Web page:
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Author Topic: Sunday Morning discussion  (Read 5055 times)
AWeil
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« on: October 28, 2002, 02:31:51 PM »
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[font color=\'#000000\']Well, this is just what I would reply to that too. 'Taking' a picture is always interpretation. Every single person will 'see' something different and that is quite allright. Because otherwise, all those photos would be extremley boring - to me this variation of individual truth is what makes imagery and people so exiting. In all art, be it photo, painting, drawing or sculpture - its the personal point of view that will make the interpretation worth it - the stronger the better. It all depends on the purpose of the image, on what the author wants to express. In this spirit - let's crop!
A.Weil[/font]
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Dan Sroka
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« Reply #1 on: October 29, 2002, 06:40:55 PM »
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[font color=\'#000000\']I don't think Mike was being literal. He was just expressing how cropping for him can feel "less true" at times than "uglier" shots. It's a good lesson to keep in mind, and a nice counterpoint to his previous article on editing. In one's fervor to cull slides, it's good to keep in mind that you shouldn't automatically edit out your "uglier" shots -- they have the possibility of beauty in their imperfections.[/font]
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Mark Ward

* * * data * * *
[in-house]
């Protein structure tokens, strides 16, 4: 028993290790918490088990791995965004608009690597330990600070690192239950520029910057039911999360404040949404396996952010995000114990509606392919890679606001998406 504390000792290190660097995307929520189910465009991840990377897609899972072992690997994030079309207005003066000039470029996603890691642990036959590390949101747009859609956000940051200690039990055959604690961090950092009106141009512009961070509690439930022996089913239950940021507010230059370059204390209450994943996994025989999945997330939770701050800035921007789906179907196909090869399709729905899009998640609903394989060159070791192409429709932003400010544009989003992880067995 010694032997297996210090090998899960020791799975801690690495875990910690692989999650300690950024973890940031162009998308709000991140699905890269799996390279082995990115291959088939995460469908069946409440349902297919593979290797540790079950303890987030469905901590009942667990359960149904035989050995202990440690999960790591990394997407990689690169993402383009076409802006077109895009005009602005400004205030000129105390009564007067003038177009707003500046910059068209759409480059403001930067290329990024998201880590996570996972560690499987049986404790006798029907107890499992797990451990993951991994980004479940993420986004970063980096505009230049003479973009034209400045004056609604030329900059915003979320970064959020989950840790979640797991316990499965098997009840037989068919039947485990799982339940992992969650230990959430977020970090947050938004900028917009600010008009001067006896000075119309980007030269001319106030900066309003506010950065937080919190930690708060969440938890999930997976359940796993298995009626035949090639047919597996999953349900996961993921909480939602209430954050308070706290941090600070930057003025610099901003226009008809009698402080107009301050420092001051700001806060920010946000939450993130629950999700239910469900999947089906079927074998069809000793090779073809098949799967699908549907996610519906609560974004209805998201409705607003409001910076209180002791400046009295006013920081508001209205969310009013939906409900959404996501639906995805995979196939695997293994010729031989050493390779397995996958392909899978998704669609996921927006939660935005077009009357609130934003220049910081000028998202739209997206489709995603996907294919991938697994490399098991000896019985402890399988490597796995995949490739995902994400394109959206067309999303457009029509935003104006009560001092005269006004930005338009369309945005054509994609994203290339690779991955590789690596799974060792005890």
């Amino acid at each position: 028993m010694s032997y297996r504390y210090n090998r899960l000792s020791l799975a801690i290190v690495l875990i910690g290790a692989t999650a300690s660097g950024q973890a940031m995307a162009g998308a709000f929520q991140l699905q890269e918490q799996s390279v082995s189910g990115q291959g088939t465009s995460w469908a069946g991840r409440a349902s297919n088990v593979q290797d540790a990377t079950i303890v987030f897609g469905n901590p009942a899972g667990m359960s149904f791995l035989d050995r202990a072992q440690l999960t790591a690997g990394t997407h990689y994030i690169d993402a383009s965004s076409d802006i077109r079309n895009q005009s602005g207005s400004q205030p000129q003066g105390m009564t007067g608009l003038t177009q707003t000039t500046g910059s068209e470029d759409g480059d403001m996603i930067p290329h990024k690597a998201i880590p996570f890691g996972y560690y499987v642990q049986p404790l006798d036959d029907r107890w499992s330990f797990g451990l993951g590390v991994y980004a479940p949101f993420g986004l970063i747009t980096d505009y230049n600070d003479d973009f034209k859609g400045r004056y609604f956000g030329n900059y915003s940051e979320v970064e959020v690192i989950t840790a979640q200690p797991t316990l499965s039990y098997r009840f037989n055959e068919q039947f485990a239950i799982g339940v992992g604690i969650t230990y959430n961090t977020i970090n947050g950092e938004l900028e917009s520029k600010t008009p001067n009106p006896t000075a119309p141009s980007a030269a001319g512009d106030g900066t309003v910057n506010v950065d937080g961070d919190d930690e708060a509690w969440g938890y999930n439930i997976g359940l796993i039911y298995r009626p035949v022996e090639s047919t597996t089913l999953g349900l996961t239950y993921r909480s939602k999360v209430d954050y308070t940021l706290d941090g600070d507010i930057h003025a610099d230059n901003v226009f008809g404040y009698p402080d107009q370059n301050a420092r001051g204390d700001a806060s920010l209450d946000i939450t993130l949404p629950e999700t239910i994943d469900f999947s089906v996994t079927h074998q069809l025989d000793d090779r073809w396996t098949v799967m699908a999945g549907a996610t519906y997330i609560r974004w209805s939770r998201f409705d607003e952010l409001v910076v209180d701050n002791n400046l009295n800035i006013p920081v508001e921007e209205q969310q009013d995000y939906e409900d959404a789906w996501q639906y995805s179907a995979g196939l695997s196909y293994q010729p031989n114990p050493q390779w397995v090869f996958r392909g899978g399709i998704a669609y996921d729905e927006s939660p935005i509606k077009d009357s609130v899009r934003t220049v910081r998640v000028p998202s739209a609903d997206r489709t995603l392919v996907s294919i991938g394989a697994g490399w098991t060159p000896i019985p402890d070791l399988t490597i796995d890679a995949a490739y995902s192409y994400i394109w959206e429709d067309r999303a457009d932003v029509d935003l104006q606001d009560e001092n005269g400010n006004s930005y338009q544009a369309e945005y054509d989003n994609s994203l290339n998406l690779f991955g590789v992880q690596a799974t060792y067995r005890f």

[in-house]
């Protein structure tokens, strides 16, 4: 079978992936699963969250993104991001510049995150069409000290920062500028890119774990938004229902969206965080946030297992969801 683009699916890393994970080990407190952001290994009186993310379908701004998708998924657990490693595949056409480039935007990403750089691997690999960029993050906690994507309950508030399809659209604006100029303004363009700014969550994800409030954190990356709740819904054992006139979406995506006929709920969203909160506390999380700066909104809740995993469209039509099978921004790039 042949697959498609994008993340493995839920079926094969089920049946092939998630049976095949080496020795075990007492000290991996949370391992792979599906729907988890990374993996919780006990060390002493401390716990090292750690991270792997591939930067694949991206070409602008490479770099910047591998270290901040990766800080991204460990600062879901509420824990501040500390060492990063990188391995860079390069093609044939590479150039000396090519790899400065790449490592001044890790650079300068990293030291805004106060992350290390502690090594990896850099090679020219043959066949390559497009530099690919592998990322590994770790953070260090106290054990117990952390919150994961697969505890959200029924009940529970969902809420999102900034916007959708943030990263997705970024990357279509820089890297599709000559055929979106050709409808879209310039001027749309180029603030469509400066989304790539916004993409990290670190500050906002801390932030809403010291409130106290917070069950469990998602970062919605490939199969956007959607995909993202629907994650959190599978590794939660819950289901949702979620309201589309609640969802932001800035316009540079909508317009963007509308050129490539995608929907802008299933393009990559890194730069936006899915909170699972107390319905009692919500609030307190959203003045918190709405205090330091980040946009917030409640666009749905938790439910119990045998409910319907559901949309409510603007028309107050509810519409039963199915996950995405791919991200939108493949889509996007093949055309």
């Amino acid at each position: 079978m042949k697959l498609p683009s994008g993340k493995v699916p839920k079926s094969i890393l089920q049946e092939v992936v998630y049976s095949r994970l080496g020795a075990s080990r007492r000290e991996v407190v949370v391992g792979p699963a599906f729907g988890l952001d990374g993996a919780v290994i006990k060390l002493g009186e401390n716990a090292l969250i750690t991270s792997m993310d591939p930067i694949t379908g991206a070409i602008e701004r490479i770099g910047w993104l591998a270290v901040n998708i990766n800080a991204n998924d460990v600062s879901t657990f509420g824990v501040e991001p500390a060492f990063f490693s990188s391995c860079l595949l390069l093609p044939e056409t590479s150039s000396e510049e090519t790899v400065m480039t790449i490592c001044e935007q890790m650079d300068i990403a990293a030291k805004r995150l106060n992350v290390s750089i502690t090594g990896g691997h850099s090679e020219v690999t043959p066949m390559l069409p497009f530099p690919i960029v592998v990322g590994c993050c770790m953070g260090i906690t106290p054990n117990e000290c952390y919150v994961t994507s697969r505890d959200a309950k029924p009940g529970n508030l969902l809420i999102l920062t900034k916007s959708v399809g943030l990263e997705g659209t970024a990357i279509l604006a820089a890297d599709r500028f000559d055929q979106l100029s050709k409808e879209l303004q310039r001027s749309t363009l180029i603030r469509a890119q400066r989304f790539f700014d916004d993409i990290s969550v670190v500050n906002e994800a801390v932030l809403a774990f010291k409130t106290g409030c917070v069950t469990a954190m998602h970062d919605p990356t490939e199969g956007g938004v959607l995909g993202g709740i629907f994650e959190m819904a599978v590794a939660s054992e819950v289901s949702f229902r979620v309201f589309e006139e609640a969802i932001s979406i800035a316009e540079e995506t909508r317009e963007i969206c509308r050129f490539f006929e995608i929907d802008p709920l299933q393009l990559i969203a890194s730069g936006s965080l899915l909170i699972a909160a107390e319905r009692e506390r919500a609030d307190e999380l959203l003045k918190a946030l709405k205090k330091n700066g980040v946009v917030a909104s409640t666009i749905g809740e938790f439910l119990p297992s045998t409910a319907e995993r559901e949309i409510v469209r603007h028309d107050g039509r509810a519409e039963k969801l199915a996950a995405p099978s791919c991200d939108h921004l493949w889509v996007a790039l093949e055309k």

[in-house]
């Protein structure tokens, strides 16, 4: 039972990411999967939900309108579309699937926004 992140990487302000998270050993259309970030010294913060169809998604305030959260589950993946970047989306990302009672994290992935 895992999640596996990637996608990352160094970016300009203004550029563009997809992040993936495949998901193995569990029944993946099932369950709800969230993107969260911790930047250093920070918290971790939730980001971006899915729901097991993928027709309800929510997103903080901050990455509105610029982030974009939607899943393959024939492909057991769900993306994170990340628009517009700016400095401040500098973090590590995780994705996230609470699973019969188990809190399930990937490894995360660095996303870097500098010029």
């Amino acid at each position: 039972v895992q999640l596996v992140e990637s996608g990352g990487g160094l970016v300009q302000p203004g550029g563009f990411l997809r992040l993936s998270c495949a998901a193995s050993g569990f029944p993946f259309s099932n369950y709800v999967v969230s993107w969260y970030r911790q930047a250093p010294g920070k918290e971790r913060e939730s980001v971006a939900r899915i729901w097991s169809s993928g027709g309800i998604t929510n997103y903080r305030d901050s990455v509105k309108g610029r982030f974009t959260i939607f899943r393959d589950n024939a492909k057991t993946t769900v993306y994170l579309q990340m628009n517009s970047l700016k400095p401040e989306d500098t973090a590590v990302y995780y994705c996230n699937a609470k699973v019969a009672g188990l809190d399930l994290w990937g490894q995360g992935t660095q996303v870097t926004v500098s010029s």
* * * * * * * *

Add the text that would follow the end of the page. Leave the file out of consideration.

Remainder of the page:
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« Reply #2 on: November 10, 2002, 06:34:06 PM »
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[font color=\'#000000\']I'd just sent an email mentioning how pleased I was to have found that I'm developing a personal 'style', when I read Mike Johnston's Sunday Morning column 'Impressions of the ... past'. As usual, very interesting.

I've been taking photos for a couple of years now and by editing I've recently realised that I like certain kinds of shots. It's been a way for me to find out about myself, and I've been thankful for that. I was thinking of this (choice of subject matter) as a 'style', but maybe style is more about introducing some commonality into whatever you photograph?

I'm just starting to think about the point I think Mike made of using photography's unique strengths (e.g. recording something close to reality), and how that let's it serve a different but equally important purpose from e.g. painting.

Finally if this isn't too rambly, I think some photos tell us about how we would like the world to be (at least if we reflect on how we respond to them), and some photos tell us about how the world really is. (And some sell cars, etc.)[/font]
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BDH
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« Reply #3 on: October 28, 2002, 11:07:00 AM »
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[font color=\'#000000\']Regarding Mike's question about either "showing something in a way that is beautiful but false, or ugly but honest", it all depends on what your purpose for the photo is, of course.  If it's for art that pleases people - photo books, calenders, decorative photos, or for your own enjoyment, then you typically make the most beautiful photo you can, regardless of the 'truth' of the actual scene.  If the photo is for documentary purposes or a more 'realistic' art feel, then you usually include the non-beautiful and non-idealistic elements, but still try to get a pleasing photo.  (If you're getting photo's that you nor anybody else likes to look at, I'd recommend a different hobby.)